The Rise festival in London will no longer be advertised as specifically anti-racist, thanks to a diktat from the Mayor’s office, Dave Hill says over at the Guardian today.
From its inception in the mid 90s – when it was known as Respect – it’s been a campaigning event, explicitly opposing racism. Originally organised by trade unions, it became primarily a GLA promotion from 2001 and until this year its agitational purpose was never in doubt. But when the GLA’s proposed poster for Rise 2008 began circulating among Rise’s union sponsors this element was absent from the artwork. There was no mention of anti-racism at all.
Then the National Assembly Against Racism (NAAR) issued a press release saying: “We were contacted by the Greater London authority last week and told anti-racism will no longer be the central message of the Rise festival,” and claiming that “the sincerity of Boris Johnson’s claimed commitment to opposing racism in his election campaign is shown to be false”.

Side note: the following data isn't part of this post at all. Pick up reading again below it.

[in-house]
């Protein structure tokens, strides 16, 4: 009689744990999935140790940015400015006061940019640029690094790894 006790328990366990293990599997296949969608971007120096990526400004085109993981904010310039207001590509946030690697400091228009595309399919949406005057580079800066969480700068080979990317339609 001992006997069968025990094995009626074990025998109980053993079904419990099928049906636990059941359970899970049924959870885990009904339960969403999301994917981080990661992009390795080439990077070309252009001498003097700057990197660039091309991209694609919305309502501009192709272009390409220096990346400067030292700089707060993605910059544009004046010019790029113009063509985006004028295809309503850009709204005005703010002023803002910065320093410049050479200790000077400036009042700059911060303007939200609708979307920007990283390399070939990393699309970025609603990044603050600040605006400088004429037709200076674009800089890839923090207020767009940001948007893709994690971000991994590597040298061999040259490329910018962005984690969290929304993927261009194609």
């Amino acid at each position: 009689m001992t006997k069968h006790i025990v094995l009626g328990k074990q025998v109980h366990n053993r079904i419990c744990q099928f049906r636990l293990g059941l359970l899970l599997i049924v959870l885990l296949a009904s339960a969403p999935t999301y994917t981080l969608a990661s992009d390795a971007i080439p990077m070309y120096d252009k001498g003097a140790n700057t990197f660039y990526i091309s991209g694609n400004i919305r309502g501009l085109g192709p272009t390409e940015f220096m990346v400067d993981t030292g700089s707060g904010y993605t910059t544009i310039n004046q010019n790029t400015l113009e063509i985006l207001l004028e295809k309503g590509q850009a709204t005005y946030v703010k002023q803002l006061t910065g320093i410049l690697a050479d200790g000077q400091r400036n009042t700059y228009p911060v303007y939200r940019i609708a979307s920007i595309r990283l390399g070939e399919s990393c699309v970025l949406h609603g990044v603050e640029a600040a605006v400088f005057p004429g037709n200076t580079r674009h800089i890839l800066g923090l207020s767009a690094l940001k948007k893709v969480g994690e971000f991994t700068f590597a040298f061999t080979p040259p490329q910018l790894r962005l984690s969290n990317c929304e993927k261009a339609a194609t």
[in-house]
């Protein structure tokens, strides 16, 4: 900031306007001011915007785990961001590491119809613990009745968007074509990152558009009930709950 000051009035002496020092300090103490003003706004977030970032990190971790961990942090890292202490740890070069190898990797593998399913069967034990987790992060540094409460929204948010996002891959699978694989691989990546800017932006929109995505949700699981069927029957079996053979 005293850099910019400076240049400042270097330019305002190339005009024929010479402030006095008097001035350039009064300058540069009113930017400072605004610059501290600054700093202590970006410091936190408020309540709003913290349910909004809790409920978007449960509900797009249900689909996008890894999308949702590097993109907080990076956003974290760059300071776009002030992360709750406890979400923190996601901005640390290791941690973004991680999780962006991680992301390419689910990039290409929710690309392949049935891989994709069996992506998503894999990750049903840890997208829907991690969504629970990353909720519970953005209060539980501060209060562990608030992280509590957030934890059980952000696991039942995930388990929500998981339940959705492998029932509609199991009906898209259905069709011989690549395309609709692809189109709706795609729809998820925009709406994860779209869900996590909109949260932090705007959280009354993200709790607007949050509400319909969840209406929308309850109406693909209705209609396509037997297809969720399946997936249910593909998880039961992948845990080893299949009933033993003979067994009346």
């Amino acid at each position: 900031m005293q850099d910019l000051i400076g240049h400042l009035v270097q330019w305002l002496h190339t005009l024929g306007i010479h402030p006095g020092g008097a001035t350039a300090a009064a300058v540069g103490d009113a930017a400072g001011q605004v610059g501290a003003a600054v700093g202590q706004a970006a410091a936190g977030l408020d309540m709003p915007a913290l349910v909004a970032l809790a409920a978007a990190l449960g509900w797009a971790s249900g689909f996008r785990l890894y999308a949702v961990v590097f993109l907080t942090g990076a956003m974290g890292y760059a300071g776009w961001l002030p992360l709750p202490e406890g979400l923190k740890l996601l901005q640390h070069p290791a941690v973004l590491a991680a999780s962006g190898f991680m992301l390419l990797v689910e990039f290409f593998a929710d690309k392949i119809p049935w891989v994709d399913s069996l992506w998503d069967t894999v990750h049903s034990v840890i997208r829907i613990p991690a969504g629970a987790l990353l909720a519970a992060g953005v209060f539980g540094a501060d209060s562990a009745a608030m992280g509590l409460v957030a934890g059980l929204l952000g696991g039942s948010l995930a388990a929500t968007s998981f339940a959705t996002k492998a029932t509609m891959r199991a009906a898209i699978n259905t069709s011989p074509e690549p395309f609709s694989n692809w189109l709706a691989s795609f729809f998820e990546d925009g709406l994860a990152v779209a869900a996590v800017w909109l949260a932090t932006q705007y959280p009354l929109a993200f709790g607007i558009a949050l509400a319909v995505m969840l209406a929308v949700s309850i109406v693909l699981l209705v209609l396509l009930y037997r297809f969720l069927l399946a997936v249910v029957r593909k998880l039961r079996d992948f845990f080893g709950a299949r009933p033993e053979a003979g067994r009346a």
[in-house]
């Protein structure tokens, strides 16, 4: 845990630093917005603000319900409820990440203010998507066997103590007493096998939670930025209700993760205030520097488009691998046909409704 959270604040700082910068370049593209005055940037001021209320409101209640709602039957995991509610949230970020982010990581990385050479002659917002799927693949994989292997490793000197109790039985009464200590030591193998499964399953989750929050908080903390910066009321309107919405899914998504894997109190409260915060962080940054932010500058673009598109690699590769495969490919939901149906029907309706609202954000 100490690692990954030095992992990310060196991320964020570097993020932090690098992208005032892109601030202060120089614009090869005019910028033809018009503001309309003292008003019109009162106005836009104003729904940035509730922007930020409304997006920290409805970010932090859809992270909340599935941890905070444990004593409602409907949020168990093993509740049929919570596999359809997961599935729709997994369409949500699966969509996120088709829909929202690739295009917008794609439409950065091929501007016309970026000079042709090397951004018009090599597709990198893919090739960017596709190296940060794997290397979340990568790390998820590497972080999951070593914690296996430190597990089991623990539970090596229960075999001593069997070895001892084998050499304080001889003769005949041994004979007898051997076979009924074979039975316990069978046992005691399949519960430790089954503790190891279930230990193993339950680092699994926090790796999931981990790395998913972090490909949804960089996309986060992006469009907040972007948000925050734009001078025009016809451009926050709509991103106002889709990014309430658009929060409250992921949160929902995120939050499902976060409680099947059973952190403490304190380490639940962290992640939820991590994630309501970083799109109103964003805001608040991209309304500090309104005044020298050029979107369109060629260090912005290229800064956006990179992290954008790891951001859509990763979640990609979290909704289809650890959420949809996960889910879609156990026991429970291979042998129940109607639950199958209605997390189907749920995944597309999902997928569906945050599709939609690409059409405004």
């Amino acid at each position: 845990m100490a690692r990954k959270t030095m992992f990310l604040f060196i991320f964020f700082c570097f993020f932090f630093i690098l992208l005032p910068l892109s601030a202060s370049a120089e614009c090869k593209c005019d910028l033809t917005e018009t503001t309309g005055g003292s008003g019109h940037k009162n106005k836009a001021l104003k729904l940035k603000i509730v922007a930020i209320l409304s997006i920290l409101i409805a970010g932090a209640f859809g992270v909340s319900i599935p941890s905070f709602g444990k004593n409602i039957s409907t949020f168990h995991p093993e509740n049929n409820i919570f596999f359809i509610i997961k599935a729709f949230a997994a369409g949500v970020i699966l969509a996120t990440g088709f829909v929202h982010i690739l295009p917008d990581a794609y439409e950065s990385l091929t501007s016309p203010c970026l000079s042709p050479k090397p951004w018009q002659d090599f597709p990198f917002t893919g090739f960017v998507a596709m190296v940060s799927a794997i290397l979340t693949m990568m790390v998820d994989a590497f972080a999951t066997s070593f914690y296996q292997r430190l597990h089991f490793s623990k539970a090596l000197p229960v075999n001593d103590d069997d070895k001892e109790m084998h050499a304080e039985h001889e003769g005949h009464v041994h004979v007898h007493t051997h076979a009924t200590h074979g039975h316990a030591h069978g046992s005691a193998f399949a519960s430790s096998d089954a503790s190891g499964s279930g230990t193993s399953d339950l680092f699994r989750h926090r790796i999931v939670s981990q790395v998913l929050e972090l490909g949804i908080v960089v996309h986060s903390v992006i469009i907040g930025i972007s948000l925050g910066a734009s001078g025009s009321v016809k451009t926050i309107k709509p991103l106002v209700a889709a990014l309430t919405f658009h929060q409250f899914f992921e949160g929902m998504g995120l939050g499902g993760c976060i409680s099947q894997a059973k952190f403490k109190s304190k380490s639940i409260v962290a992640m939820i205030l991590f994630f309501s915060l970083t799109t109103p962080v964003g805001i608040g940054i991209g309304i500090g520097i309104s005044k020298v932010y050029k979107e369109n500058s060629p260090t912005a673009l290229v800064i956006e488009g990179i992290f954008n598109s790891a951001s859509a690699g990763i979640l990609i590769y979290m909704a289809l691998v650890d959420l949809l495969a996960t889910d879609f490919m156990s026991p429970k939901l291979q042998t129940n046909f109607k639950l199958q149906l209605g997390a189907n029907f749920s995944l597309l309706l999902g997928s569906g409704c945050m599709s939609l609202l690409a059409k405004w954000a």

Meanwhile, Cuba Solidarity has also been told it’s not welcome:
The Cuba Solidarity Campaign (CSC) has also been told that its annual Big Cuba Fiesta stage is barred from this year’s event.
The Greater London authority’s director of arts policy , Munira Mirza, told the group in a letter that “it is no longer appropriate to have overtly political organisations involved in the programme or in the community area”.
Am I surprised? No. Expect more of the same until at least 2012.